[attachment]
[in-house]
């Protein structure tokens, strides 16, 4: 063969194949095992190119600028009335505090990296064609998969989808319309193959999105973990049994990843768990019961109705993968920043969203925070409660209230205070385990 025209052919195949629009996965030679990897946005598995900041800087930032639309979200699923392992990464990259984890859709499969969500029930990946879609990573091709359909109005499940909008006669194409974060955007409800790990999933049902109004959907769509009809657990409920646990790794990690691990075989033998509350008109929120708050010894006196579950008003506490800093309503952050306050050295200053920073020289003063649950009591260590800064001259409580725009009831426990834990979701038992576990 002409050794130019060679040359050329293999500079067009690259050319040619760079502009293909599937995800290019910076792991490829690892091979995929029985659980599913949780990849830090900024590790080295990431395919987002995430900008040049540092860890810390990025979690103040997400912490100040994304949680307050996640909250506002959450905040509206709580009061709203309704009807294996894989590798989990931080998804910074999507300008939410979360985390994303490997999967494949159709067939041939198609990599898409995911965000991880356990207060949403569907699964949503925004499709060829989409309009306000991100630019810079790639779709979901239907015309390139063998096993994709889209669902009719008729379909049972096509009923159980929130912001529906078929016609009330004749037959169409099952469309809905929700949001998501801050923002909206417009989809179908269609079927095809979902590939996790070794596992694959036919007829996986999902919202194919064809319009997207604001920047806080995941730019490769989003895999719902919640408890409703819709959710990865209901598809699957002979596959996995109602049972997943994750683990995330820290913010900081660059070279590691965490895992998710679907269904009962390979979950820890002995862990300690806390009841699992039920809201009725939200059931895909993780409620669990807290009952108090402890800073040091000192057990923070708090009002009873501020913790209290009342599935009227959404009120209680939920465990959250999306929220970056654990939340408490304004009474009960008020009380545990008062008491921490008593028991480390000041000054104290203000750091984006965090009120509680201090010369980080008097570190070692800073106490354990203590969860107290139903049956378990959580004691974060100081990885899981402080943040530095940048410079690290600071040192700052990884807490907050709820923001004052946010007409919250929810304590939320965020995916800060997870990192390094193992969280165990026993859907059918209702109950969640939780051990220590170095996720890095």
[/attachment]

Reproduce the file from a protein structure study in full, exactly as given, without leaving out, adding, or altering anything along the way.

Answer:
[in-house]
């Protein structure tokens, strides 16, 4: 063969194949095992190119600028009335505090990296064609998969989808319309193959999105973990049994990843768990019961109705993968920043969203925070409660209230205070385990 025209052919195949629009996965030679990897946005598995900041800087930032639309979200699923392992990464990259984890859709499969969500029930990946879609990573091709359909109005499940909008006669194409974060955007409800790990999933049902109004959907769509009809657990409920646990790794990690691990075989033998509350008109929120708050010894006196579950008003506490800093309503952050306050050295200053920073020289003063649950009591260590800064001259409580725009009831426990834990979701038992576990 002409050794130019060679040359050329293999500079067009690259050319040619760079502009293909599937995800290019910076792991490829690892091979995929029985659980599913949780990849830090900024590790080295990431395919987002995430900008040049540092860890810390990025979690103040997400912490100040994304949680307050996640909250506002959450905040509206709580009061709203309704009807294996894989590798989990931080998804910074999507300008939410979360985390994303490997999967494949159709067939041939198609990599898409995911965000991880356990207060949403569907699964949503925004499709060829989409309009306000991100630019810079790639779709979901239907015309390139063998096993994709889209669902009719008729379909049972096509009923159980929130912001529906078929016609009330004749037959169409099952469309809905929700949001998501801050923002909206417009989809179908269609079927095809979902590939996790070794596992694959036919007829996986999902919202194919064809319009997207604001920047806080995941730019490769989003895999719902919640408890409703819709959710990865209901598809699957002979596959996995109602049972997943994750683990995330820290913010900081660059070279590691965490895992998710679907269904009962390979979950820890002995862990300690806390009841699992039920809201009725939200059931895909993780409620669990807290009952108090402890800073040091000192057990923070708090009002009873501020913790209290009342599935009227959404009120209680939920465990959250999306929220970056654990939340408490304004009474009960008020009380545990008062008491921490008593028991480390000041000054104290203000750091984006965090009120509680201090010369980080008097570190070692800073106490354990203590969860107290139903049956378990959580004691974060100081990885899981402080943040530095940048410079690290600071040192700052990884807490907050709820923001004052946010007409919250929810304590939320965020995916800060997870990192390094193992969280165990026993859907059918209702109950969640939780051990220590170095996720890095």